Great, but how many millions of dollars does it cost?  Water heaters and other such devices all contribute to the overall temperature within the home.  Some of these parts, such as the windows and heat exchange, are not made in the U.S. and must be imported, adding to the cost.  Those differences aside, insulating and sealing a house this well only adds about 5 percent to the construction costs!  In short, by planning well, constructing wisely, and limiting yourself to about 500 square feet per person, you can have a very affordable home and nearly no heating bills, for very little money.

Isn’t it great to see people applying themselves to the problems, and solving them?  We’re glad to see Germany going Green, and look forward to seeing more houses like these all over the planet!

The Gatsby Hollywood-Los Angeles Green Community

MasterCraft Homes is behind the genius of The Gatsby Hollywood, a neighborhood which is designed from the ground up to be a Green, or ecologically friendly, community. All of the homes share a number of Green advantages and features. For example, they’re built from recycled products, and very well insulated, to keep the heat and cool in the buildings. Each home has an array of solar panels, which is a smart move considering that L.A. has LOTS of sun and California has lots of rebate incentives for solar installations.

Amongst the designs of this Hollywood community is that the homes are tied into the grid, which allows the solar productivity of the home’s array to be fed back into the grid, running the meter backwards, per se, which offsets any on-grid energy which might be used during a high demand time period. Theoretically, one could have no electric usage at all. At this time, though it is unclear, it is not likely that the power companies will be issuing checks to the homeowners for power generated in excess of their overall use, (a Florida city is approaching a vote to do just that,) but it’s still a step in the right direction.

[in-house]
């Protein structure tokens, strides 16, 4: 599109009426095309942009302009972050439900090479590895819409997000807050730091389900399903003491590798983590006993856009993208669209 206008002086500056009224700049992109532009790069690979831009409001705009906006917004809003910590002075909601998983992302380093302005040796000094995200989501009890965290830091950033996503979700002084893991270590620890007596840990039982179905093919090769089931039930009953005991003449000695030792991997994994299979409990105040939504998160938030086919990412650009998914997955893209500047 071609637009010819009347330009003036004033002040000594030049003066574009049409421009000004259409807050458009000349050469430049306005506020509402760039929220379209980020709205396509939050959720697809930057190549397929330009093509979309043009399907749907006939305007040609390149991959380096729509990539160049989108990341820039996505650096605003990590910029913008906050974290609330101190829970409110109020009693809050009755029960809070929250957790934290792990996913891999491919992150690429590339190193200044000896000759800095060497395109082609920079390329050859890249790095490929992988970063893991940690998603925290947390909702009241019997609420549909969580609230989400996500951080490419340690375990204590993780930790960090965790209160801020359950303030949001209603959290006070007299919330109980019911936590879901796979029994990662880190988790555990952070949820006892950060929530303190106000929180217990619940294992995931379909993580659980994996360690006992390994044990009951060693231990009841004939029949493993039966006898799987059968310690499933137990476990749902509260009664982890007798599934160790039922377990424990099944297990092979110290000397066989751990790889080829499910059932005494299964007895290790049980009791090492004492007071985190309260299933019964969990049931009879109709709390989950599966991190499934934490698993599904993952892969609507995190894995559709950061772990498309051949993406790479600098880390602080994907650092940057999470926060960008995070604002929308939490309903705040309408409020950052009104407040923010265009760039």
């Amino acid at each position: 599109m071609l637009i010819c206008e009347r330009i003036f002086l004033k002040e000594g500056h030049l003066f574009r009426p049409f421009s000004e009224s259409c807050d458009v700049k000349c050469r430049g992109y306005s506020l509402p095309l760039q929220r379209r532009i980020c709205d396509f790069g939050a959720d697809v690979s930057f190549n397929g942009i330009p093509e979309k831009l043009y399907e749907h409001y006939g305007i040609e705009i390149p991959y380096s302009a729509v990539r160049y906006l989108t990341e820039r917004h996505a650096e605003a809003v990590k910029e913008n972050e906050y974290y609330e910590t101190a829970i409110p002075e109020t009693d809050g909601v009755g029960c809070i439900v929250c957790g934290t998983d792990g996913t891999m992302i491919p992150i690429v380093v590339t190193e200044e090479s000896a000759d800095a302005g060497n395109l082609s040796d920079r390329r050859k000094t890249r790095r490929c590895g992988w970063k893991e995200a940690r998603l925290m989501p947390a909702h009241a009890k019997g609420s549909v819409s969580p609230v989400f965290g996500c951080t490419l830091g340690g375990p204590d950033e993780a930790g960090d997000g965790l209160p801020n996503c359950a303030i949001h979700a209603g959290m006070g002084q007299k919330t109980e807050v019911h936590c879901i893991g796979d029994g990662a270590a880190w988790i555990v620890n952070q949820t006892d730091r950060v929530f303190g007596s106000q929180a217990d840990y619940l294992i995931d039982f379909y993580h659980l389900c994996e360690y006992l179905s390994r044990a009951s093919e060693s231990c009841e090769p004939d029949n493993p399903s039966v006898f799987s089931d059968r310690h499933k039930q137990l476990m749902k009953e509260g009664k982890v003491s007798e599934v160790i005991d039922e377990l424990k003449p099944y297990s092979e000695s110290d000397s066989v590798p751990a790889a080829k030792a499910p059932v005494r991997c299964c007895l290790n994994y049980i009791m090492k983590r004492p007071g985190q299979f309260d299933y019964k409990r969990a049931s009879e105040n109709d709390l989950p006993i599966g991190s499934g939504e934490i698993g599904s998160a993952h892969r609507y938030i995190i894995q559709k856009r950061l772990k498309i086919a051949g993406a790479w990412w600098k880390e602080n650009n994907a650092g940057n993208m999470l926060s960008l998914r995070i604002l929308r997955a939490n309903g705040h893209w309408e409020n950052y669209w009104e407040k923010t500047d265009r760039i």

Other smart moves include using Energy Star certified appliances, dual pane windows, and energy-efficient lighting. There’s also a computerized monitoring system to keep the homes operating at peak energy efficiency, and alert the homeowners and the developer in case there is a problem. It is expected that data gained from this monitoring will help make even more efficient homes in the future.

As Kermit would say, it’s good to be Green! Cudos to the developers and to Hollywood for leading by example.

Heat Exchange — the OTHER Alternative Energy